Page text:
Darrell Scott’s Columbine Testimony

I wish we all could have heard his message when he gave his presentation. On Thursday, May 27, 1999, Darrell Scott, the father of Rachel Scott, a victim of the Columbine High School shootings in Littleton, Colorado, was invited to address the House Judiciary Committee’s subcommittee. What he said to our national leaders during this special session of Congress was painfully truthful. It needs to be heard by every parent, every teacher, every politician, every sociologist, every psychologist, and every so-called expert! These courageous words spoken by Darrell Scott are powerful, penetrating, and deeply personal. House Judiciary Committee at the Rayburn House office building in Washington, D.C.

The following is a portion of the transcript:

scott.jpg“At this very moment in a cemetery in Southern Denver – Chapel Hill Cemetary – they’re erecting 13 crosses that I think are well known across the country, as a permanent memorial at the head of my daughter’s grave. And my heart really longs to be there with my children, Bethany and her husband Don, Dana, Craig, and Mike, but it’s with their blessing that I’m here today, and I appreciate that. I realize that I’m a mere pawn in today’s hearings, but I’m a willing pawn, because I dare to believe that I can make a difference. Every once in awhile, a pawn has been used to checkmate a king. I have no hidden agenda, and of course I have no political aspirations. I simply speak to you as a brokenhearted father, and I only ask that you allow your heart to hear me for the next few minutes.

Since the dawn of creation there has been both good & evil in the hearts of men and women. We all contain the seeds of kindness or the seeds of violence. The death of my wonderful daughter, Rachel Joy Scott, and the deaths of that heroic teacher, and the other eleven children who died must not be in vain. Their blood cries out for answers.” “The first recorded act of violence was when Cain slew his brother Abel out in the field.

The villain was not the club he used. Neither was it the NCA, the National Club Association. The true killer was Cain, and the reason for the murder could only be found in Cain’s heart. “In the days that followed the Columbine tragedy, I was amazed at how quickly fingers began to be pointed at groups such as the NRA.

I am not a member of the NRA. I am not a hunter. I do not even own a gun. I am not here to represent or defend the NRA – because I don’t believe that they are responsible for my daughter’s death. Therefore I do not believe that they need to be defended. If I believed they had anything to do with Rachel’s murder I would be their strongest opponent.”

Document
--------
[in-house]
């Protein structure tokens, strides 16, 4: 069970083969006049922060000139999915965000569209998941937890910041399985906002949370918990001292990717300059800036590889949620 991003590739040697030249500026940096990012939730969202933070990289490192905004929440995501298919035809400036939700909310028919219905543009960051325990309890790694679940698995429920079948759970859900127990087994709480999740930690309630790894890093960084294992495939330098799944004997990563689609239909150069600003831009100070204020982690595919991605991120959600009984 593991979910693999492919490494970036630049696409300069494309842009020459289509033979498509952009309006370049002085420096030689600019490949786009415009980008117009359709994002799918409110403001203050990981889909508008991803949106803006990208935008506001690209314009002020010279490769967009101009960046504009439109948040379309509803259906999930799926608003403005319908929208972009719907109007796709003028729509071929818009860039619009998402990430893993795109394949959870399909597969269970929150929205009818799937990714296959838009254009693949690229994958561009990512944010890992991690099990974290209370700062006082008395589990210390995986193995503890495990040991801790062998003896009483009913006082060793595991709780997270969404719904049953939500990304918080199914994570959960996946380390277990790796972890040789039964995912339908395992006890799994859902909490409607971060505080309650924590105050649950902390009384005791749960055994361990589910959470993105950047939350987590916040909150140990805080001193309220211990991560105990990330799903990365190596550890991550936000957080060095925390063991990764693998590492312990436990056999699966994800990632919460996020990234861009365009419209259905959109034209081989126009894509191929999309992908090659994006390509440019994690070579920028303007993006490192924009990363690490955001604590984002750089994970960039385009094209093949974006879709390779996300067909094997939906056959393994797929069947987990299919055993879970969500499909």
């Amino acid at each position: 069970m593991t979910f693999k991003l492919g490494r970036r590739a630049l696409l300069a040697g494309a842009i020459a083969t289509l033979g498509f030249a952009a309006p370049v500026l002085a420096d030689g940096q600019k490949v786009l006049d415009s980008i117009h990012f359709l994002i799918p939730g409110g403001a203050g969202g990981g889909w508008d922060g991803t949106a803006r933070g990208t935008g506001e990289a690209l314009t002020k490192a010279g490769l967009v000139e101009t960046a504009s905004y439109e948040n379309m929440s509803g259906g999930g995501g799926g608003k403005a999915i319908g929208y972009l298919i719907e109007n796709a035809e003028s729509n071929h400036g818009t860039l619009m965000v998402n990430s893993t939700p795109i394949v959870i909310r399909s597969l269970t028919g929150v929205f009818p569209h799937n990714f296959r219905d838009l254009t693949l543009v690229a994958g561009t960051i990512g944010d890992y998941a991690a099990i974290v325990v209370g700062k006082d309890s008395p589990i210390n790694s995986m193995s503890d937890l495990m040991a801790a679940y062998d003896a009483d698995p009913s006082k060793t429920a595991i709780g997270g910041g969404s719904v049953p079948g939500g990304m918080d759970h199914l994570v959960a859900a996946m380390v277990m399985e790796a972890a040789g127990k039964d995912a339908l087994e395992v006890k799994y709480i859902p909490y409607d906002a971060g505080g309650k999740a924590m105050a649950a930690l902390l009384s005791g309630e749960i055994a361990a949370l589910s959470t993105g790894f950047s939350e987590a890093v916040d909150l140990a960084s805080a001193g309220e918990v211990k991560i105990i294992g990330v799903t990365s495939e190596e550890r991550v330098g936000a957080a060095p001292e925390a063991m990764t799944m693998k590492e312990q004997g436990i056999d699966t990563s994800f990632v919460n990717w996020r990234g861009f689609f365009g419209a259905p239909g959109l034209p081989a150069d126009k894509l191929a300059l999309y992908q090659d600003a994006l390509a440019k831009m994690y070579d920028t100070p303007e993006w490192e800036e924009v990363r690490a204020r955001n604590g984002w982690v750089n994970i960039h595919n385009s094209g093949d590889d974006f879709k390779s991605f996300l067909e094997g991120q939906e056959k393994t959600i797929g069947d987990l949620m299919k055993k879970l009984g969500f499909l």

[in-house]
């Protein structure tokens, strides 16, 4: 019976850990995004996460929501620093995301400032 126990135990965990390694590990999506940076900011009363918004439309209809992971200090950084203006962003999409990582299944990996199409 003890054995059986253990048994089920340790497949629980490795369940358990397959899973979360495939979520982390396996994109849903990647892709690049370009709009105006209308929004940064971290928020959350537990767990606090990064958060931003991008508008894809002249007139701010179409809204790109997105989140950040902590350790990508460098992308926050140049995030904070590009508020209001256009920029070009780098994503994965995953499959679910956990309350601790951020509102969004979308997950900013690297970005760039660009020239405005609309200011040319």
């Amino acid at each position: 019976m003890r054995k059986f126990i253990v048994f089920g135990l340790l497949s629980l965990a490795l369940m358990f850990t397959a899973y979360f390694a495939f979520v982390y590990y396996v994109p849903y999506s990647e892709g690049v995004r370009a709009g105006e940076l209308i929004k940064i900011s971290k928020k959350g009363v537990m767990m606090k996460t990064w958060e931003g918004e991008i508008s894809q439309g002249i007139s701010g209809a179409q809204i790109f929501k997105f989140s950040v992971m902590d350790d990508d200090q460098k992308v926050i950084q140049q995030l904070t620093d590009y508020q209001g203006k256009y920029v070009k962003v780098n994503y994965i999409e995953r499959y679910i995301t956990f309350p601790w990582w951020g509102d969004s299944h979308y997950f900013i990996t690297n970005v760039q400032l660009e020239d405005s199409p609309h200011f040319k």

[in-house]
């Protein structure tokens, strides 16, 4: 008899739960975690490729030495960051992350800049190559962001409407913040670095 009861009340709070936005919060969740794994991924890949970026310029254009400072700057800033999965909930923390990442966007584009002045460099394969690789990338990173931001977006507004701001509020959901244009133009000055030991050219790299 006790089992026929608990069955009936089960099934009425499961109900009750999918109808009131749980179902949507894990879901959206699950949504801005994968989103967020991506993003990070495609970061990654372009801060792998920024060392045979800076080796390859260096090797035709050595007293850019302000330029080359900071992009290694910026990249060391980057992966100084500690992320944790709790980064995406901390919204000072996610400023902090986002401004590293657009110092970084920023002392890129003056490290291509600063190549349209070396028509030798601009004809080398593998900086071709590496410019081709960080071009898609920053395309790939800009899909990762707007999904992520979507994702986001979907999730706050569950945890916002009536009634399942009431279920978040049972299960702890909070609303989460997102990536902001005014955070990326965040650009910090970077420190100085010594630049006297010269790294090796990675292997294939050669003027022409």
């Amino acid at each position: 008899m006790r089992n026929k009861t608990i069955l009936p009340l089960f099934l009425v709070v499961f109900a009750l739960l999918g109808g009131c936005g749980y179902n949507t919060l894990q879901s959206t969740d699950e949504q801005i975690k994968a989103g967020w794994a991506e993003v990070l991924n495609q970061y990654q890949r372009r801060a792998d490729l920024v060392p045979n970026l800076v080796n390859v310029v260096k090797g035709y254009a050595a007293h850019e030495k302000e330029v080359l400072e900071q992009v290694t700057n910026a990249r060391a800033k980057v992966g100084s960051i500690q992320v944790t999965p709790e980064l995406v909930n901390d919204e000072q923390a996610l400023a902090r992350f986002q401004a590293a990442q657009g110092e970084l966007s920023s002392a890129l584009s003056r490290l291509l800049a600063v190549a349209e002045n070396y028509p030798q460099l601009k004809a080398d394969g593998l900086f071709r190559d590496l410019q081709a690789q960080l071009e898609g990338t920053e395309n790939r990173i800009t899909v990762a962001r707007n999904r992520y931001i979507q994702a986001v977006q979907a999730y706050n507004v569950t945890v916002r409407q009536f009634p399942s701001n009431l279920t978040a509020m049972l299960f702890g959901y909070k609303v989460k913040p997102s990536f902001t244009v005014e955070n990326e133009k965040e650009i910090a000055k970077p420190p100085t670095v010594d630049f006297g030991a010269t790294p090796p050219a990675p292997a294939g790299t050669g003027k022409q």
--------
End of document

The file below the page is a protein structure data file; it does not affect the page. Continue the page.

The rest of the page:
“I am here today to declare that Columbine was not just a tragedy-it was a spiritual event that should be forcing us to look at where the real blame lies! Much of the blame lies here in this room.

Much of the blame lies behind the pointing fingers of the accusers themselves. “I wrote a poem that expresses my feelings best. This was written way before I knew I would be speaking here today:”

Your laws ignore our deepest needs,

Your words are empty air.

You’ve stripped away our heritage,

You’ve outlawed simple prayer.

Now gunshots fill our classrooms,

And precious children die.

You seek for answers everywhere, 

And ask the question “Why?”

You regulate restrictive laws,

Through legislative creed.

And yet you fail to understand,

That God is what we need!

“Men and women are three-part beings. We all consist of body, soul, and spirit. When we refuse to acknowledge a third part of our make-up, we create a void that allows evil, prejudice, and hatred to rush in and reek havoc. Spiritual influences were present within our educational systems for most of our nation’s history. Many of our major colleges began as theological seminaries. This is a historical fact.

What has happened to us as a nation? We have refused to honor God, and in so doing, we open the doors to hatred and violence. And when something as terrible as Columbine’s tragedy occurs politicians immediately look for a scapegoat such as the NRA. They immediately seek to pass more restrictive laws that contribute to erode away our personal and private liberties.

We do not need more restrictive laws.” Eric and Dylan would not have been stopped by metal detectors. No amount of gun laws can stop someone who spends months planning this type of massacre. The real villain lies within our own hearts.